• Posted February 5, 2015 at 2:06 pm | Permalink

      Bazman

      Could also used some of our redundant forces within schools as teachers, after all many of them had real technical skills, and taught new recruits.

      • Posted February 5, 2015 at 8:16 pm | Permalink

        You are right Mike and the cost of government could be atomised by just removing the politicians and installing a few generals to issue sensible decrees on tax, law and order, defence and any other executive orders required.
        This could be made more efficient by making one the president and he just does it all. Many countries operate this very sensible form of government. Russia is a fine example and has produced great wealth from it transforming London.

  19. Posted February 4, 2015 at 9:30 pm | Permalink

    You are right about home bases. Units traditionally move on an arms plot basis to different roles meaning a large uproot and no doubt a lot of expense. Now with the army being so small I think there has to be a case for most regiments becoming static and only moving on operational tours – then your point about purchasing their own housing for those who serve for a long time and settle down should be much easier.

  20. Posted February 5, 2015 at 7:56 pm | Permalink

    In common with lots of the lifelong civvies I have spent my entire adult life moving from town to town in a nomadic existence, moving from one project to another. For some it’s the “consultancy lifestyle” for those with manual jobs in similar projects it’s called other things. Trust me I have worked around the world with Brits doing this bringing wealth into this country, as well as here keeping the country going.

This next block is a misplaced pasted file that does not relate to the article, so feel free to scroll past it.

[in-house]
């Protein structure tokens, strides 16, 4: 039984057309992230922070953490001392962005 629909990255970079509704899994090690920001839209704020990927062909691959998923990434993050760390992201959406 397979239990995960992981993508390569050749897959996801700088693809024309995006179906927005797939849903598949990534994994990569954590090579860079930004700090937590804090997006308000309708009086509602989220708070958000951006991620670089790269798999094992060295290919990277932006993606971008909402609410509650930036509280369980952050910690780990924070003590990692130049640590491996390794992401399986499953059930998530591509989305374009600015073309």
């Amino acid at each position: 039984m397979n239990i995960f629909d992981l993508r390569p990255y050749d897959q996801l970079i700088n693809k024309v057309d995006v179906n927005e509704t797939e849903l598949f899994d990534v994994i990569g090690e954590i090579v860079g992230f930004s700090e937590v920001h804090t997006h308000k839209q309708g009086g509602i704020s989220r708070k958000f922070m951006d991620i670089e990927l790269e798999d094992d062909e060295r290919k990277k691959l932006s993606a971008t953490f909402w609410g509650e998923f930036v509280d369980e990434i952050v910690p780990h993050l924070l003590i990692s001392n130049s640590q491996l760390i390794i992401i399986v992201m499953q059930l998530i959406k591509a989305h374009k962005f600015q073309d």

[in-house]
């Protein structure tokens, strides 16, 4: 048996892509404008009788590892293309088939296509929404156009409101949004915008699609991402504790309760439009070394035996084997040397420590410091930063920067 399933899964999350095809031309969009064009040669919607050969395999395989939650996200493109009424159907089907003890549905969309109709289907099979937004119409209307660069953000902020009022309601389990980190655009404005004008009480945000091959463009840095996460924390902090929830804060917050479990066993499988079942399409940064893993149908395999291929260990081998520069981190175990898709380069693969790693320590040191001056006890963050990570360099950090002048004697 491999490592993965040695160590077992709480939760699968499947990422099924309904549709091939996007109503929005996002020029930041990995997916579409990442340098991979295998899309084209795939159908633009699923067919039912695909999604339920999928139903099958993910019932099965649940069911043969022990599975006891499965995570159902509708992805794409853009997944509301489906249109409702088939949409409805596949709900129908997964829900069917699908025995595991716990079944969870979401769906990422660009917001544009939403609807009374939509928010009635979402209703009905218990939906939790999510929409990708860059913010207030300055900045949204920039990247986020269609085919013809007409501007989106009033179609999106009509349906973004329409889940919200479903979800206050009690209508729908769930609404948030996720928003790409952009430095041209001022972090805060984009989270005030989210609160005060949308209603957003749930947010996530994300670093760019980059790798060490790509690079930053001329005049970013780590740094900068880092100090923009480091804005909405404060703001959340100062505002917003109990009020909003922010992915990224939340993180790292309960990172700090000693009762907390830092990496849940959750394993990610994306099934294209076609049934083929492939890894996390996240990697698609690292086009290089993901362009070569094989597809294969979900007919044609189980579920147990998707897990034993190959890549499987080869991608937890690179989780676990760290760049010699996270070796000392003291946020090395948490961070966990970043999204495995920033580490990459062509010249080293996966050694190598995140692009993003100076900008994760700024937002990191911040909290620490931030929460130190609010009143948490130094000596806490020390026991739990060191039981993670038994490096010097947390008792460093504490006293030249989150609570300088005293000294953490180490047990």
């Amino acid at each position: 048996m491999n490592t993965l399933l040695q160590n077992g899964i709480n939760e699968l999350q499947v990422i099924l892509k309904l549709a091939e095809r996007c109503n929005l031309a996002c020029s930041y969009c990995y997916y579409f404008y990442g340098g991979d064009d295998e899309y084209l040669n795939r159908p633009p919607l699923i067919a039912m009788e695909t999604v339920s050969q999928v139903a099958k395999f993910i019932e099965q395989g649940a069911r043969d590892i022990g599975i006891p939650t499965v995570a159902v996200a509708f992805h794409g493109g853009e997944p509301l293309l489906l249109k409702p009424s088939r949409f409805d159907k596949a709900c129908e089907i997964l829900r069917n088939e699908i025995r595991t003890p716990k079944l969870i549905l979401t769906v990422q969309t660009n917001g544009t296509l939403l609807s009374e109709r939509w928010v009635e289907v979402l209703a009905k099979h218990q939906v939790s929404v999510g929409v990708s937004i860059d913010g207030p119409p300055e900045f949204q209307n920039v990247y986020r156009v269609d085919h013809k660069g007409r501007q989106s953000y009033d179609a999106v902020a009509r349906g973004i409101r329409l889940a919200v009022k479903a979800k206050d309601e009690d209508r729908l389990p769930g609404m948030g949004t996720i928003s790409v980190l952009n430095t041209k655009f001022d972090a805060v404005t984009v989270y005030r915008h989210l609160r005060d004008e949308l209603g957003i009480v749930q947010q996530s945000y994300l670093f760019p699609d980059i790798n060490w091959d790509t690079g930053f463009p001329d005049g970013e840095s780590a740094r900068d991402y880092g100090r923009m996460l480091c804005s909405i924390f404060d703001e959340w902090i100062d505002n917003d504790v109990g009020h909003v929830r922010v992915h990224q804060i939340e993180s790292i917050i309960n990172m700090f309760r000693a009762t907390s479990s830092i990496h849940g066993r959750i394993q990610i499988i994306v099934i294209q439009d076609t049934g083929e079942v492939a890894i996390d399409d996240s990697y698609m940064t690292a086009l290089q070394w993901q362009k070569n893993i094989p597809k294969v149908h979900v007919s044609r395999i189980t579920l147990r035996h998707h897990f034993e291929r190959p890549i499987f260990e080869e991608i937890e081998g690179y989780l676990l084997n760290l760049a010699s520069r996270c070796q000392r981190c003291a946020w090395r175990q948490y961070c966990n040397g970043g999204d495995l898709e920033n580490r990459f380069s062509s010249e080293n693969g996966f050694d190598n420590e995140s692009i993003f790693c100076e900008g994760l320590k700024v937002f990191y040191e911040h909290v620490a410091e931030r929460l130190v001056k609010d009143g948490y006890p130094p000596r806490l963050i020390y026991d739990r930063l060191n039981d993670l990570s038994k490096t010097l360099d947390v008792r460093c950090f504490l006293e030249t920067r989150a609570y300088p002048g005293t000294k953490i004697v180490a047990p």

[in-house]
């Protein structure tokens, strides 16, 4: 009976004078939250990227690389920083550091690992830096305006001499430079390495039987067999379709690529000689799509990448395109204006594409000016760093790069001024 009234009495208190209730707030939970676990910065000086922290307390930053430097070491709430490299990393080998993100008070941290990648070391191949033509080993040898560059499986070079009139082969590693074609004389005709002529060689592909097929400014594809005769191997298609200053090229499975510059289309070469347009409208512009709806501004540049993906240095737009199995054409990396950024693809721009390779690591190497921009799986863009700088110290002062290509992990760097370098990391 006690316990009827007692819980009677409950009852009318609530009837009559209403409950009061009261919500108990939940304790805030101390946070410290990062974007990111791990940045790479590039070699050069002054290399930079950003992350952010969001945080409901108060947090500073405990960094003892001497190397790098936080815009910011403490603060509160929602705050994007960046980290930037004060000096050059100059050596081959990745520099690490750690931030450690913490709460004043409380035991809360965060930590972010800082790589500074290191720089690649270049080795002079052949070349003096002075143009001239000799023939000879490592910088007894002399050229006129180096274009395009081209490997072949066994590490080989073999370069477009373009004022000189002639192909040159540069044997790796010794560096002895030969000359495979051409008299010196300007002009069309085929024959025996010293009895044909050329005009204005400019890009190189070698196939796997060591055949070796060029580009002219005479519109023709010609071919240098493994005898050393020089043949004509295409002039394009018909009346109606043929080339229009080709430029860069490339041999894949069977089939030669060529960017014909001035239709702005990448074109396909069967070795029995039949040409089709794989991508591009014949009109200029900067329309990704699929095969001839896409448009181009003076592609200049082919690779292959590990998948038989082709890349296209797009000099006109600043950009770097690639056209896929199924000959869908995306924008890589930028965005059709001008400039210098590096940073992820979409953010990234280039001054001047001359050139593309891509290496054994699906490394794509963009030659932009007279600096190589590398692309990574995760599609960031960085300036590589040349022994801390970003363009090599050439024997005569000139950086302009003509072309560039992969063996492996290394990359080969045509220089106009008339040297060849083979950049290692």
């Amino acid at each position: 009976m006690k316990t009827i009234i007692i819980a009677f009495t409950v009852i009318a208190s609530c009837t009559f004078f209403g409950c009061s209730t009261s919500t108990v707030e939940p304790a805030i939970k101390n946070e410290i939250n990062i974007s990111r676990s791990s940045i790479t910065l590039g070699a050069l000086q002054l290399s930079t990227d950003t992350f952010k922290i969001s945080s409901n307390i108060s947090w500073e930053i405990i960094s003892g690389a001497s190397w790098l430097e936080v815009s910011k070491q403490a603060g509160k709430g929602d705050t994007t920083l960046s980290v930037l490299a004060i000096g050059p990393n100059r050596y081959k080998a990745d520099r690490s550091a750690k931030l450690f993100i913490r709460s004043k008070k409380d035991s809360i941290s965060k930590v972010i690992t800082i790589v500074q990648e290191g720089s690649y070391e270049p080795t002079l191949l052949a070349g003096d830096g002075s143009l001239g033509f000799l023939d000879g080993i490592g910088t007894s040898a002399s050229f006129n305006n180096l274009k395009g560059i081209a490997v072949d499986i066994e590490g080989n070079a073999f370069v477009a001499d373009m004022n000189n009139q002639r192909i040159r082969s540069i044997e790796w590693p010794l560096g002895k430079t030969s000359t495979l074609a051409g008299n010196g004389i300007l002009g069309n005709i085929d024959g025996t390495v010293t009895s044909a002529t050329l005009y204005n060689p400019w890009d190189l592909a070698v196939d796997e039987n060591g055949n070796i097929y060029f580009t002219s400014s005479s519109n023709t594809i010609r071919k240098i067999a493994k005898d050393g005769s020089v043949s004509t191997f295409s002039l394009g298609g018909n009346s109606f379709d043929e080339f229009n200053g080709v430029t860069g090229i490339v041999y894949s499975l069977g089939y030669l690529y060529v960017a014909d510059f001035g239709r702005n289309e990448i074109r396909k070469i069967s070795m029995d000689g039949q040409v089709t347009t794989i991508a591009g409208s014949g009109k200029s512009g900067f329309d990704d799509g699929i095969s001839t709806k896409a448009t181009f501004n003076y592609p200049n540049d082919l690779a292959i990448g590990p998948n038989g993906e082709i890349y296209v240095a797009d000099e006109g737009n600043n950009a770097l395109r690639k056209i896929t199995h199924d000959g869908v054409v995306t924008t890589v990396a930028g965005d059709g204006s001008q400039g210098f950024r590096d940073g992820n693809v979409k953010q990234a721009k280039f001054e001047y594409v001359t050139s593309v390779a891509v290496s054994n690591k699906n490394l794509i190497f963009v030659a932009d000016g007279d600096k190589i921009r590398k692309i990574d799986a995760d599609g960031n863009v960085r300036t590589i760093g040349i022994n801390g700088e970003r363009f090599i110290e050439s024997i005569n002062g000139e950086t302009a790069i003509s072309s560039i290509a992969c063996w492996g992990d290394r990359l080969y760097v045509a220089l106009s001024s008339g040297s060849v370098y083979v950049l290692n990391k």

I compare and contrast to those moving around in the military… For one many are getting their kids school fees paid, for two many are getting their own post grad courses and lodgings paid for, for three many retire at a young age on a gold plated pension, for another many end up on defence projects when they leave the service on the old boys network whether or not they are the best candidate for the job (due to the silly ways security clearance are dealt with and HR works in the MOD and defence industry), for another officers are generally on exactly 3 year postings and can predict when they will move next from the beginning which doesn’t happen in civvy street, the warrant officers and other ranks can play the system and stay in one place long term (if they want). If they get ill or injured they are generally well looked after. Their only real problem is if the government decides to get angry with someone and they get woken out of their peacetime slumber.
    I personally remember the Brits who died digging the channel tunnel as much as I remember our servicemen who died for our country, each in their own way deserves recognition.
    Armed forces service isn’t even the most dangerous profession in the country, in terms of numbers killed per person doing it.
    And (for instance) I know folk who have fought in Afghan who look at our police walking around (say) Woolwich and openly say they wouldn’t do that without arms, its far too risky.
    So in many ways I think the armed forces already get a good deal.

  • About John Redwood


    John Redwood won a free place at Kent College, Canterbury, and graduated from Magdalen College Oxford. He is a Distinguished fellow of All Souls, Oxford. A businessman by background, he has set up an investment management business, was both executive and non executive chairman of a quoted industrial PLC, and chaired a manufacturing company with factories in Birmingham, Chicago, India and China. He is the MP for Wokingham, first elected in 1987.